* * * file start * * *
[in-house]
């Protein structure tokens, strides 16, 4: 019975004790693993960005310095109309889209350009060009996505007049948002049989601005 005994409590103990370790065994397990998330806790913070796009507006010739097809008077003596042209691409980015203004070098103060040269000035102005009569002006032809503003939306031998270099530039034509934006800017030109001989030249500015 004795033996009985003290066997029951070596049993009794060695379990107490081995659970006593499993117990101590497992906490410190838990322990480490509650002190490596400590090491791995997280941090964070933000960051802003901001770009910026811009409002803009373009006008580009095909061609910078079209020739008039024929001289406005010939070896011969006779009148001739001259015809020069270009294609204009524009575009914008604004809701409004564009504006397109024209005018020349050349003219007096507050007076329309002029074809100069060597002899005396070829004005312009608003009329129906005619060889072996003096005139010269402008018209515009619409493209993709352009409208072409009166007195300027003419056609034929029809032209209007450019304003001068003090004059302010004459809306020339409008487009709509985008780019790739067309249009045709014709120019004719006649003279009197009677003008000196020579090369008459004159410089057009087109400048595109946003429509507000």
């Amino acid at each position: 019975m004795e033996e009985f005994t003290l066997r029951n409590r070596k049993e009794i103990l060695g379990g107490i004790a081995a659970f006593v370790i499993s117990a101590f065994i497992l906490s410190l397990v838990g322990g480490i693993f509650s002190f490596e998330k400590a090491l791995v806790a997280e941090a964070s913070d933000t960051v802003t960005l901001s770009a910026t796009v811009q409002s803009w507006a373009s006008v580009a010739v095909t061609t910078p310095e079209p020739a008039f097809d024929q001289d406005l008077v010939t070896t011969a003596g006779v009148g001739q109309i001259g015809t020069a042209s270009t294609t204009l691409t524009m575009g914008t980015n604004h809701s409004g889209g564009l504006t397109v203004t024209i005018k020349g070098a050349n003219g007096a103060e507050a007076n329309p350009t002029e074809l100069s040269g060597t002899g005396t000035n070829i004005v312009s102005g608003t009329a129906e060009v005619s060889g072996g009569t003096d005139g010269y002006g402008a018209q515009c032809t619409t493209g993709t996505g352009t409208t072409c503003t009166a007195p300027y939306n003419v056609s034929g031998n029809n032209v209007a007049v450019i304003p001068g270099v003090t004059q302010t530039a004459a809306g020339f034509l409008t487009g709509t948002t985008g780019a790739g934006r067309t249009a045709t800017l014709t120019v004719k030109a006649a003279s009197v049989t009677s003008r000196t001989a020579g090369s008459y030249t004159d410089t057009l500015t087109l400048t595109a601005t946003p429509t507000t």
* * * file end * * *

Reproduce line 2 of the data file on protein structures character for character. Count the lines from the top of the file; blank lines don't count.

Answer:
């Protein structure tokens, strides 16, 4: 019975004790693993960005310095109309889209350009060009996505007049948002049989601005 005994409590103990370790065994397990998330806790913070796009507006010739097809008077003596042209691409980015203004070098103060040269000035102005009569002006032809503003939306031998270099530039034509934006800017030109001989030249500015 004795033996009985003290066997029951070596049993009794060695379990107490081995659970006593499993117990101590497992906490410190838990322990480490509650002190490596400590090491791995997280941090964070933000960051802003901001770009910026811009409002803009373009006008580009095909061609910078079209020739008039024929001289406005010939070896011969006779009148001739001259015809020069270009294609204009524009575009914008604004809701409004564009504006397109024209005018020349050349003219007096507050007076329309002029074809100069060597002899005396070829004005312009608003009329129906005619060889072996003096005139010269402008018209515009619409493209993709352009409208072409009166007195300027003419056609034929029809032209209007450019304003001068003090004059302010004459809306020339409008487009709509985008780019790739067309249009045709014709120019004719006649003279009197009677003008000196020579090369008459004159410089057009087109400048595109946003429509507000």